“Beware that, when fighting monsters, you yourself do not become a monster… for when you gaze long into the abyss, the abyss gazes also into you.” ~ Friedrich Nietzsche
Magneto is a Marvel Comics character who has a very well written back story: First, he was a Jewish child who survived Nazi Germany’s concentration camps. He’s witnessed his entire family murdered by the state, so from there he has experience with state-sponsored terrorism with the explicit intent on genocide. Second, as a mutant in Marvel Comics Universe he also observes an entire society, perhaps on a global scale, hate his “kind”. Again, he sees hate crimes, government legislation against his group identity, on top of socialized demonization of mutants of all ages. Does any of this looks relatable? Does any of this looks familiar?
When Magneto was first conceptualized, he wasn’t intended to be a flat-out villain. Magneto was meant to be, technically, an anti-villain. You know how the anti-hero is a hero only by circumstance? An anti-villain is only a villain because of the same. The specifics with Magneto points to the fact that his “cause” isn’t necessarily an evil one. His cause is actually quite noble being that his ideology wishes to protect his social group which is largely demonized by media and government. It’s his means which places his character into question.
Another thing that shoves Magneto into the villain slot is, strange enough, what he thinks of his oppressors. Magneto, in short, hates ordinary humans (the group identity with the most sociological power), and find himself in deep conflict with those who wish to attempt to negotiate with them. Magneto, like the pre-Mecca Malcolm X, doesn’t think his oppressors can be helped or fixed. Magneto is prone to dish out the same demonization upon his oppressors that his oppressors do to him.
The Magneto Complex is a condition we in the social activist community call when you begin to become the demons you are fighting. As a black abolitionist, it’s almost comical on how no matter how well intended you are, no matter how much of the Professor Xavier you are, white supremacy will always conflate you into the Magneto. It’s almost like they can’t tell the difference. Case in point: Black Lives Matter Protesters (a pro-police accountability movement) being outright demonized, slandered as a group who aim to kill police officers. Kill. Think about that for a moment.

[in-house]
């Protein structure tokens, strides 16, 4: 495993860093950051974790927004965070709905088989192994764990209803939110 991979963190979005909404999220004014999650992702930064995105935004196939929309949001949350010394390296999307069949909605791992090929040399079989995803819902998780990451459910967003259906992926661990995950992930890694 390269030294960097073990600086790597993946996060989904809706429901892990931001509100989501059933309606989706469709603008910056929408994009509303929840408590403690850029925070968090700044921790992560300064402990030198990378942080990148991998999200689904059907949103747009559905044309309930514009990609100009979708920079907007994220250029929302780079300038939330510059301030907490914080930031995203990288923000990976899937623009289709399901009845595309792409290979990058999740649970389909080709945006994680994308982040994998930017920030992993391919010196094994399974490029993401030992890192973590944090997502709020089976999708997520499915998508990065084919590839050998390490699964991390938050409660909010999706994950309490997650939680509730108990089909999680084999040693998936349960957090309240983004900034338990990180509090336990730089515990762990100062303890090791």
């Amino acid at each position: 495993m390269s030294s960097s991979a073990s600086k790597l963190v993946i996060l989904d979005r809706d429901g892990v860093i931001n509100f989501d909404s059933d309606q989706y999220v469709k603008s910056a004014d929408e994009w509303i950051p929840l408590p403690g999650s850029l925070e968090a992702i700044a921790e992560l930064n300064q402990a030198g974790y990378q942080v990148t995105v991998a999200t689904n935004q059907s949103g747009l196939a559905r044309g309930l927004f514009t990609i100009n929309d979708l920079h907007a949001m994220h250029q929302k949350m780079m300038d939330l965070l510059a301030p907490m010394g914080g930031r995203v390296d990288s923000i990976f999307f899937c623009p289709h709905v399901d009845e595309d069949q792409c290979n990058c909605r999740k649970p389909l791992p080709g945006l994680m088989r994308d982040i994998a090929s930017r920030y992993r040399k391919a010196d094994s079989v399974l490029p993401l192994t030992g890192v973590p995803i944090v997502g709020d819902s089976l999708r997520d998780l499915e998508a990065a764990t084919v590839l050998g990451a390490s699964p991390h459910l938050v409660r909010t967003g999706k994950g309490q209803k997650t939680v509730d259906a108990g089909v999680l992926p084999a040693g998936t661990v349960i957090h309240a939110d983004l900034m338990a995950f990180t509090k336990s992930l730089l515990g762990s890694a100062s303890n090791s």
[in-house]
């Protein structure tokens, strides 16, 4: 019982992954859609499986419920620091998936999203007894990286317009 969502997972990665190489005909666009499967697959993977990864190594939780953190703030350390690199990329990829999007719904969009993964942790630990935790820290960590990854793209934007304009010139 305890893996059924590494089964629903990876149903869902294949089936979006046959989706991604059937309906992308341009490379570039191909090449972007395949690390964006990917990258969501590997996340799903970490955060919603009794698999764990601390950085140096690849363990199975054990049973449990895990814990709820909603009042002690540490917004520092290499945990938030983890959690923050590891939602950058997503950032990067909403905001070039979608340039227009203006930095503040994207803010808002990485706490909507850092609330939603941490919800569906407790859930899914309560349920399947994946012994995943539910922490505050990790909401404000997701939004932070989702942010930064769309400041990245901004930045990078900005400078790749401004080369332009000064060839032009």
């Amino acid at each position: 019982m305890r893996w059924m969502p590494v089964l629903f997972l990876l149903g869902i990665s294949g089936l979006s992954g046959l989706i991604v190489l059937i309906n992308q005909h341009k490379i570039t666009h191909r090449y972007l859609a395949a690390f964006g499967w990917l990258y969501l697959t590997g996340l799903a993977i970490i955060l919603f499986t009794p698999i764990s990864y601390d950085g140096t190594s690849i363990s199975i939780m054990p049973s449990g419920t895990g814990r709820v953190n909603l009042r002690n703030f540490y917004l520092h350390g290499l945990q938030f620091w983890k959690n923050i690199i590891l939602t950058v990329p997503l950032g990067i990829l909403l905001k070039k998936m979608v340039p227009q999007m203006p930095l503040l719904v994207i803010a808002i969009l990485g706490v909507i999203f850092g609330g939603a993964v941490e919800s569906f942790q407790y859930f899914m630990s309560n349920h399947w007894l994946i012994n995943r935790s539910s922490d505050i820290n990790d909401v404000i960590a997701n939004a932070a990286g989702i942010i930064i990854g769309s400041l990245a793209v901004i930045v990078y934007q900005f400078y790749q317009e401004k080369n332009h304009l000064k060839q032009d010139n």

It’s like confusing a pack of skittles — or a cigarette — with a handgun; how can you ever get away with conflating one with the other? It takes some extreme cognitive dissonance to do so.
If you are already infinitely demonized by a powerful social group, it’s easy to simply hate them, hate everything they stand for. Hate the cognitive dissonance, hate the pathetic rationalizations for killing your group with impunity, hate the resolve to continue with the modern day lynchings, hate the fact that there should be NO SURPRISE if a serial rapist cop gets off due to an all white jury with all black victims, hate the massive concerted effort to delegitimize your statement which is only, “stop killing us”. It’s ruthlessly easy to despise them for showing up at all of the riots, but none of the peaceful protests, walks, marches and speeches. It’s easy to hate them for not listening, blowing you off as if you are a joke or a fad, idiotic or insane. It’s easy to loathe them for how they are quick to point to how angry we get as if we should paralyze ourselves, while they show up with guns pointing at law enforcement personnel that tell you to obey no matter what. What about how the oppression bleeds off against gays, Asians, Latinos and women, all while still oppressing you? How can one not hate the active involvement in our suffering, along side the silence from the majority which enables the rest?
Really, how can a massive group simply allow their fellow human beings to suffer? It’s difficult to not hate these people; they are ruthless. They are callous; colder than a winter snow storm brushing across the northeast.
These people are making numerous Magnetos as I write this article. While I spent a great deal of my time attempting to moderate the more extreme fellows who advocate justice, I’m not going to waste anymore time pondering how do you prevent the Magneto Complex. I really don’t feel like fixing them. While I am currently still the Professor Xavier, I’m not going to fear embracing my inner Magneto… if the time comes. If pushed that far.